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An unidentified soldier patroling a Crimean  airport
An unidentified soldier patroling a Crimean airport

ARMED MEN RAID CRIMEA AIRPORT
A group of armed men sympathetic to fallen Ukrainian regime raided the two main airports in Crimea overnight, sending the newly formed Ukrainian government on alert. Interior Minister Arsen Avakov accused Russia of carrying out “an armed invasion and occupation.” The Russian Black Sea Fleet, which has a base at Sevastopol airport near the city’s port, denied that its forces were involved.

  • A spokesman for the airport, however, denied that the building had been seized, RT reports. According to the man, “about 50 armed men arrived at the airport to search for Ukrainian airborne troops. However, after finding out that there were no military personnel present on the tarmac, they apologized and left.” Some of them are still patroling the airport.

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Ideas

Artificial Satellite Pollution, Perils For Biodiversity In Space And On Earth

Exploiting space resources and littering it with satellite and other anthropogenic objects is endangering the ecosystem of space, which also damages the earth and its creatures below.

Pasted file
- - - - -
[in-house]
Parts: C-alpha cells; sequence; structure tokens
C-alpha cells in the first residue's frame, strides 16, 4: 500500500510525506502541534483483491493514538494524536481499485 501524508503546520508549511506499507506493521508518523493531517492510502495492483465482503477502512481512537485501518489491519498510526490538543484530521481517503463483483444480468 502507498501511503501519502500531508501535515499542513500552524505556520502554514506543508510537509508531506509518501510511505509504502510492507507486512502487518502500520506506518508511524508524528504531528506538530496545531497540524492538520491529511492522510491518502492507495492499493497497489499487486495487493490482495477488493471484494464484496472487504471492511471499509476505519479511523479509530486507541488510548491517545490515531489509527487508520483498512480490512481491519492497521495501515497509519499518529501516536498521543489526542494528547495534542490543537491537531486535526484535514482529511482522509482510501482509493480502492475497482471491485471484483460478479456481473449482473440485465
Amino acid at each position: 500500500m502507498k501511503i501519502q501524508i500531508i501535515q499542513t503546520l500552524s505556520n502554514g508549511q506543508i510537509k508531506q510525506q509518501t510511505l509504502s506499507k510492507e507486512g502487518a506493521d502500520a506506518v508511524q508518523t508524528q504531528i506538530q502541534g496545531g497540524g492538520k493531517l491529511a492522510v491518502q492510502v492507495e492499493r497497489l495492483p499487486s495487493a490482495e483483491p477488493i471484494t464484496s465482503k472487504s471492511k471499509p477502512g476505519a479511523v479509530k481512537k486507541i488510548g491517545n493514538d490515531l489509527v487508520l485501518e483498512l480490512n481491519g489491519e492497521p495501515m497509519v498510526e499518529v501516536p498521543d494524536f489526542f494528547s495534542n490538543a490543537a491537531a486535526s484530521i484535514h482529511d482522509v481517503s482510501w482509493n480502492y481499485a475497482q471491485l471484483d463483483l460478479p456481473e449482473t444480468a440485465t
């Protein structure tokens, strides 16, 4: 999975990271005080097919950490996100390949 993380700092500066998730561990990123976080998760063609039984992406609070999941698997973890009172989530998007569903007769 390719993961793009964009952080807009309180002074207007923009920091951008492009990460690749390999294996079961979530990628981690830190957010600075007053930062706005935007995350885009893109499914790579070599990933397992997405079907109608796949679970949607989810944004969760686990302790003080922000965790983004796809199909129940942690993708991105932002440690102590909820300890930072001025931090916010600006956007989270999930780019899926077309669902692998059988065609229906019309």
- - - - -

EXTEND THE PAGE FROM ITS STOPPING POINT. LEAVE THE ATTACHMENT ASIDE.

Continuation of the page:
Image of the small satellite NanoRacks-Remove Debris satellite deployed into space by the ISS

Thomas Lewton

Outer space isn’t what most people would think of as an ecosystem. Its barren and frigid void isn’t exactly akin to the verdant canopies of a rainforest or to the iridescent shoals that swim among coral cities. But if we are to become better stewards of the increasingly frenzied band of orbital space above our atmosphere, a shift to thinking of it as an ecosystem — as part of an interconnected system of living things interacting with their physical environment — may be just what we need.

Last month, in the journal Nature Astronomy, a collective of 11 astrophysicists and space scientists proposed we do just that, citing the proliferation of anthropogenic space objects. Thousands of satellites currently orbit the Earth, with commercial internet providers such as SpaceX’s Starlink launching new ones at a dizzying pace. Based on proposals for projects in the future, the authors note, the number could reach more than a hundred thousand within the decade. Artificial satellites, long a vital part of the space ecosystem, have arguably become an invasive species.

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Central to the tragic absurdity of this war is the question of language. Vladimir Putin has repeated that protecting ethnic Russians and the Russian-speaking populations of Ukraine was a driving motivation for his invasion.

Yet one month on, a quick look at the map shows that many of the worst-hit cities are those where Russian is the predominant language: Kharkiv, Odesa, Kherson.

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